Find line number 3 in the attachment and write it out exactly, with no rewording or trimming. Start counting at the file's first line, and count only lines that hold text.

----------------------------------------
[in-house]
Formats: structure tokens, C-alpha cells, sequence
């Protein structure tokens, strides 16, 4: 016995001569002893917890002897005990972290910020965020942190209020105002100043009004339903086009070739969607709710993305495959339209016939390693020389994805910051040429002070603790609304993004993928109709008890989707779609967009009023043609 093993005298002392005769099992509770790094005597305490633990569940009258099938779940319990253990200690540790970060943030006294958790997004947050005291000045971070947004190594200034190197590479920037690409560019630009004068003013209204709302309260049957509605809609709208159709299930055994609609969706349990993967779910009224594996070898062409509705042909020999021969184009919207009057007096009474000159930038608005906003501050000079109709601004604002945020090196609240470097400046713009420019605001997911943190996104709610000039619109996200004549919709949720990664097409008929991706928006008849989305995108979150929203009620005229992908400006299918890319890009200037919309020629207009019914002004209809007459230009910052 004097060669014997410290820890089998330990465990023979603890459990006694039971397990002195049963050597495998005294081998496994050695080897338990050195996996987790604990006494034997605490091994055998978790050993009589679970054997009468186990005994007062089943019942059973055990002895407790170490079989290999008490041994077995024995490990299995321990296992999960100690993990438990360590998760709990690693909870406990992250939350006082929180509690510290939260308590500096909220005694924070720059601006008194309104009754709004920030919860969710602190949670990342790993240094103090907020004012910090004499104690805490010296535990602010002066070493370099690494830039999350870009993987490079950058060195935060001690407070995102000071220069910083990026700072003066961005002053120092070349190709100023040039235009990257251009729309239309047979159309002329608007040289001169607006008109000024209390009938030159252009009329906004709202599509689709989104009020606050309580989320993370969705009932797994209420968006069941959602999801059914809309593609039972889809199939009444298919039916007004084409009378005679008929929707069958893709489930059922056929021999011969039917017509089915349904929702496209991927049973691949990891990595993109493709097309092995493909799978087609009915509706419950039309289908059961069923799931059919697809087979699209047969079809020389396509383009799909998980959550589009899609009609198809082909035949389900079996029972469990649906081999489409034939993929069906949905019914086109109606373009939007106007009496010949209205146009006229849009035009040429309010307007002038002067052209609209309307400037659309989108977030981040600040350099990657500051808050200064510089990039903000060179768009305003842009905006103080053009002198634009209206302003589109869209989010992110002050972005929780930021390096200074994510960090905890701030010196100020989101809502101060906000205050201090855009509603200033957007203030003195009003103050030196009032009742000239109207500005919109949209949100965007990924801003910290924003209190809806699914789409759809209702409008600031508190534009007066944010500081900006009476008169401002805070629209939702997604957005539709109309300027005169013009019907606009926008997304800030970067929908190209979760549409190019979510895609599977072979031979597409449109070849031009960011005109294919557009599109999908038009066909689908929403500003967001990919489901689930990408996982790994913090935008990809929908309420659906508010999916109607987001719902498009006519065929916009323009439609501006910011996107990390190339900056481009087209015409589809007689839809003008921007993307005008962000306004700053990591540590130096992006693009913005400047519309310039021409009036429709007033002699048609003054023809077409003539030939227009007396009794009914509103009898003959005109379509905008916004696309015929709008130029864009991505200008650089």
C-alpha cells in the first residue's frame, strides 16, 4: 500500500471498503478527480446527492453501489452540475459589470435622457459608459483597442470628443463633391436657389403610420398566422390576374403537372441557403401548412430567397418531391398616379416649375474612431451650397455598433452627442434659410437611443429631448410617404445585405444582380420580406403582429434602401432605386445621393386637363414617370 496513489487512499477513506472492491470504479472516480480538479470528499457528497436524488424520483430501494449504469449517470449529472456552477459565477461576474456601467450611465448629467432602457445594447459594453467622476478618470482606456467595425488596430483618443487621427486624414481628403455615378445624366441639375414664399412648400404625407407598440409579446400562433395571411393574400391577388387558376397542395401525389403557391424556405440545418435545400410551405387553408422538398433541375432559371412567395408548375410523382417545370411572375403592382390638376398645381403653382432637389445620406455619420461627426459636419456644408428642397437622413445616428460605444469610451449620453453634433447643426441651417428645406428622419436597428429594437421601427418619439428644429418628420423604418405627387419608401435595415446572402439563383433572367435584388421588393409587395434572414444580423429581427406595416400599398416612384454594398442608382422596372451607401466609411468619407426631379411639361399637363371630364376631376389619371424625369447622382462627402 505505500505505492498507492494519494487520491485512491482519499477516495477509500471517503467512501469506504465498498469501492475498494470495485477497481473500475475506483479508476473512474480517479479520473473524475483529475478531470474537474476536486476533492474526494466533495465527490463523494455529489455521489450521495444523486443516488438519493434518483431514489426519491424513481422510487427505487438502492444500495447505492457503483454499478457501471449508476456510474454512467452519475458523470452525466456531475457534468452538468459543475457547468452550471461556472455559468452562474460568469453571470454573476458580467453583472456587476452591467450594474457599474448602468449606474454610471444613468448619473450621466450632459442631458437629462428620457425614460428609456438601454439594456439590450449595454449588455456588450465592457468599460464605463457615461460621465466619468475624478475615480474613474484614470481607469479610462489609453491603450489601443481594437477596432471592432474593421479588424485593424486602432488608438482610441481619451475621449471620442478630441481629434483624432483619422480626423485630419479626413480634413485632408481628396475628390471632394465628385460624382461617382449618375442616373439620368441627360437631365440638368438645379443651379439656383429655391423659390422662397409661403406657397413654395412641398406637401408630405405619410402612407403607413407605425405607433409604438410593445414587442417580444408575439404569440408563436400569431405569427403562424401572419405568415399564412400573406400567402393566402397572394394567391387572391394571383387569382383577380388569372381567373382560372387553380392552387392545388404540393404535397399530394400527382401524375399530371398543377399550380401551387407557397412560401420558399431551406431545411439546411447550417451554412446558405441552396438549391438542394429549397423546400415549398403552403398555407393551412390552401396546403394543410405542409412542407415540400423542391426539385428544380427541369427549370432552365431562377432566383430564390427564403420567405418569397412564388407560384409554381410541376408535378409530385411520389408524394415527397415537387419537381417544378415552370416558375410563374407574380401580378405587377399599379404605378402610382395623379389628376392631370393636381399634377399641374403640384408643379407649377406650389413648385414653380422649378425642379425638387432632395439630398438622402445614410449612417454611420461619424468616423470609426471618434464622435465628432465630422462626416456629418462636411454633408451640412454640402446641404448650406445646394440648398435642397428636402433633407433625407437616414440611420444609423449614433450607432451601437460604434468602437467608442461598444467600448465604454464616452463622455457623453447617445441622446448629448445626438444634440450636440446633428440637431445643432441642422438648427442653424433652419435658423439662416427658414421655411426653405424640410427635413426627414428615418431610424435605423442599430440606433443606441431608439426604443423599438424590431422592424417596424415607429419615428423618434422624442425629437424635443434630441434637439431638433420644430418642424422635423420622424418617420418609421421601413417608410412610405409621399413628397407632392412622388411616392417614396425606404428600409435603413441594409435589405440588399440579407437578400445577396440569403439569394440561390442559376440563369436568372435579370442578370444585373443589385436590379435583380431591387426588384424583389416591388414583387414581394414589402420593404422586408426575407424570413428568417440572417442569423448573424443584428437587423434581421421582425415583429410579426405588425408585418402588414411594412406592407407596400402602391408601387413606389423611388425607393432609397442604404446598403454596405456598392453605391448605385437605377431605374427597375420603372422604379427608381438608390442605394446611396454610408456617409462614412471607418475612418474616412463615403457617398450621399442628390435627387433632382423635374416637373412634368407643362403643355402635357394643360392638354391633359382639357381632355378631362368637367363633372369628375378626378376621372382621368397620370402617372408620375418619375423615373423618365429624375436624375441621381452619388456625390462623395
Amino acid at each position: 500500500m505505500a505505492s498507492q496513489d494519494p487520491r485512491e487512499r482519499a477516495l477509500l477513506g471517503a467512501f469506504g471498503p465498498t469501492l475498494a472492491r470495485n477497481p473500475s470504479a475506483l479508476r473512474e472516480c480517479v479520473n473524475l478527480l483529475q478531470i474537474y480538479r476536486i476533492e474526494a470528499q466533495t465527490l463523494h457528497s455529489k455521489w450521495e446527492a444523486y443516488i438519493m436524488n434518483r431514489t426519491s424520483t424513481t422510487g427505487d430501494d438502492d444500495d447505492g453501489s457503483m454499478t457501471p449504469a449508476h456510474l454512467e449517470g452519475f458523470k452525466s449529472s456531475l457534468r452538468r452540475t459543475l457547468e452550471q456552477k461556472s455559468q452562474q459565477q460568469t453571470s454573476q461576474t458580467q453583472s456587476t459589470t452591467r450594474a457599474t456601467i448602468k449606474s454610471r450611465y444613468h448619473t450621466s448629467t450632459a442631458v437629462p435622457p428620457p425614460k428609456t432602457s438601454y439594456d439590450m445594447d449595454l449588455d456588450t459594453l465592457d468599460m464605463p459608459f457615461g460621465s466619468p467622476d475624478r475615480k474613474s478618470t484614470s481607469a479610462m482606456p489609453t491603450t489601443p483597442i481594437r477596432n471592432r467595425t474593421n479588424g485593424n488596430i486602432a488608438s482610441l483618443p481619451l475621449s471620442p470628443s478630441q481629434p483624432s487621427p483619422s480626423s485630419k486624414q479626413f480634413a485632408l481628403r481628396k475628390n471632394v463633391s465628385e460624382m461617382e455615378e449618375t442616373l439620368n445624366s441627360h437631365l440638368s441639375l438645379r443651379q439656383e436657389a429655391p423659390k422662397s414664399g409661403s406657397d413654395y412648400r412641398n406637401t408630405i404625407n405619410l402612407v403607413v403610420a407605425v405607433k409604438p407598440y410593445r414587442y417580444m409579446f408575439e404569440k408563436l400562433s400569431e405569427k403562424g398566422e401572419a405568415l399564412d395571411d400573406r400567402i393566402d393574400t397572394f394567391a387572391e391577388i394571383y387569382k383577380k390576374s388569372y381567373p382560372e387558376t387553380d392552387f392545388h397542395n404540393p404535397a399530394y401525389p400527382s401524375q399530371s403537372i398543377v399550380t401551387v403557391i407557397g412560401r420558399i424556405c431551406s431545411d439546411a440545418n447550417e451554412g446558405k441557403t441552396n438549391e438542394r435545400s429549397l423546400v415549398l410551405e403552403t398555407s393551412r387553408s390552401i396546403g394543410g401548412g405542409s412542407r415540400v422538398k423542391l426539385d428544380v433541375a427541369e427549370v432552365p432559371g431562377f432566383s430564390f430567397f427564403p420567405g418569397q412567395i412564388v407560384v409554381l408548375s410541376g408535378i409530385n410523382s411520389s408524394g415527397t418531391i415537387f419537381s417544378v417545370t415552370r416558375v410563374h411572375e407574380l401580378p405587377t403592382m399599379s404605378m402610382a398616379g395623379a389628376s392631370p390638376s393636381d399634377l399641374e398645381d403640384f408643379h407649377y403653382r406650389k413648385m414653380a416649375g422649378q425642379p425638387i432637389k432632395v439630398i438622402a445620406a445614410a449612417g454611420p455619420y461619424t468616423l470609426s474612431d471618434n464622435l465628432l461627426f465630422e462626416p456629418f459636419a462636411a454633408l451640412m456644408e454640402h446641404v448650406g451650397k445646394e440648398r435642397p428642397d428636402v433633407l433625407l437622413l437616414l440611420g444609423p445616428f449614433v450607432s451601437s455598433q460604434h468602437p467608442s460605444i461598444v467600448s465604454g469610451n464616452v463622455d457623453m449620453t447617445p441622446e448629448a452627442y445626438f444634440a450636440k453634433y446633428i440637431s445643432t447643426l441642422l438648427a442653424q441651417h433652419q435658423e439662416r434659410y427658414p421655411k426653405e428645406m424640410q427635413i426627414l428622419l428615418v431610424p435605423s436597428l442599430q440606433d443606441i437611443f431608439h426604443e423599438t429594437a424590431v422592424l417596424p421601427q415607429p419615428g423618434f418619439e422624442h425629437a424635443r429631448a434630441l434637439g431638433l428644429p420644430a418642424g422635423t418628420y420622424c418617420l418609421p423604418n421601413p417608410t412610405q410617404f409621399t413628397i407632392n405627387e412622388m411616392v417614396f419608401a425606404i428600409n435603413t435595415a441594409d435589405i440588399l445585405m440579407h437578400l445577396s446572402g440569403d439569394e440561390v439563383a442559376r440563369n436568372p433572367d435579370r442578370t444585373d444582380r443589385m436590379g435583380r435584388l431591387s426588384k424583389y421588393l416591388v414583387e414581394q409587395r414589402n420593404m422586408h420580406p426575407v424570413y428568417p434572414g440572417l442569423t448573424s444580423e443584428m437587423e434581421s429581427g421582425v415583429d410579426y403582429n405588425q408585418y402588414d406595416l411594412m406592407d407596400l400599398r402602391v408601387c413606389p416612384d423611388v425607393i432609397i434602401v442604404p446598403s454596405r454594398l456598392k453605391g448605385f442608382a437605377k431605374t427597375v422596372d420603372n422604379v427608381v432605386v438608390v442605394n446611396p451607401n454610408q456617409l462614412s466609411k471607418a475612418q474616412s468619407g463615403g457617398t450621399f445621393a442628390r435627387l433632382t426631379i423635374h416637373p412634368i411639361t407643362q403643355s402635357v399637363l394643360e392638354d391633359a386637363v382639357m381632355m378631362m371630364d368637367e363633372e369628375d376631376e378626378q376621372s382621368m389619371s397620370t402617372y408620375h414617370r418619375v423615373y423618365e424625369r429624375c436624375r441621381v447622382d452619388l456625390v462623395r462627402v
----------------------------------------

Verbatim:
């Protein structure tokens, strides 16, 4: 016995001569002893917890002897005990972290910020965020942190209020105002100043009004339903086009070739969607709710993305495959339209016939390693020389994805910051040429002070603790609304993004993928109709008890989707779609967009009023043609 093993005298002392005769099992509770790094005597305490633990569940009258099938779940319990253990200690540790970060943030006294958790997004947050005291000045971070947004190594200034190197590479920037690409560019630009004068003013209204709302309260049957509605809609709208159709299930055994609609969706349990993967779910009224594996070898062409509705042909020999021969184009919207009057007096009474000159930038608005906003501050000079109709601004604002945020090196609240470097400046713009420019605001997911943190996104709610000039619109996200004549919709949720990664097409008929991706928006008849989305995108979150929203009620005229992908400006299918890319890009200037919309020629207009019914002004209809007459230009910052 004097060669014997410290820890089998330990465990023979603890459990006694039971397990002195049963050597495998005294081998496994050695080897338990050195996996987790604990006494034997605490091994055998978790050993009589679970054997009468186990005994007062089943019942059973055990002895407790170490079989290999008490041994077995024995490990299995321990296992999960100690993990438990360590998760709990690693909870406990992250939350006082929180509690510290939260308590500096909220005694924070720059601006008194309104009754709004920030919860969710602190949670990342790993240094103090907020004012910090004499104690805490010296535990602010002066070493370099690494830039999350870009993987490079950058060195935060001690407070995102000071220069910083990026700072003066961005002053120092070349190709100023040039235009990257251009729309239309047979159309002329608007040289001169607006008109000024209390009938030159252009009329906004709202599509689709989104009020606050309580989320993370969705009932797994209420968006069941959602999801059914809309593609039972889809199939009444298919039916007004084409009378005679008929929707069958893709489930059922056929021999011969039917017509089915349904929702496209991927049973691949990891990595993109493709097309092995493909799978087609009915509706419950039309289908059961069923799931059919697809087979699209047969079809020389396509383009799909998980959550589009899609009609198809082909035949389900079996029972469990649906081999489409034939993929069906949905019914086109109606373009939007106007009496010949209205146009006229849009035009040429309010307007002038002067052209609209309307400037659309989108977030981040600040350099990657500051808050200064510089990039903000060179768009305003842009905006103080053009002198634009209206302003589109869209989010992110002050972005929780930021390096200074994510960090905890701030010196100020989101809502101060906000205050201090855009509603200033957007203030003195009003103050030196009032009742000239109207500005919109949209949100965007990924801003910290924003209190809806699914789409759809209702409008600031508190534009007066944010500081900006009476008169401002805070629209939702997604957005539709109309300027005169013009019907606009926008997304800030970067929908190209979760549409190019979510895609599977072979031979597409449109070849031009960011005109294919557009599109999908038009066909689908929403500003967001990919489901689930990408996982790994913090935008990809929908309420659906508010999916109607987001719902498009006519065929916009323009439609501006910011996107990390190339900056481009087209015409589809007689839809003008921007993307005008962000306004700053990591540590130096992006693009913005400047519309310039021409009036429709007033002699048609003054023809077409003539030939227009007396009794009914509103009898003959005109379509905008916004696309015929709008130029864009991505200008650089």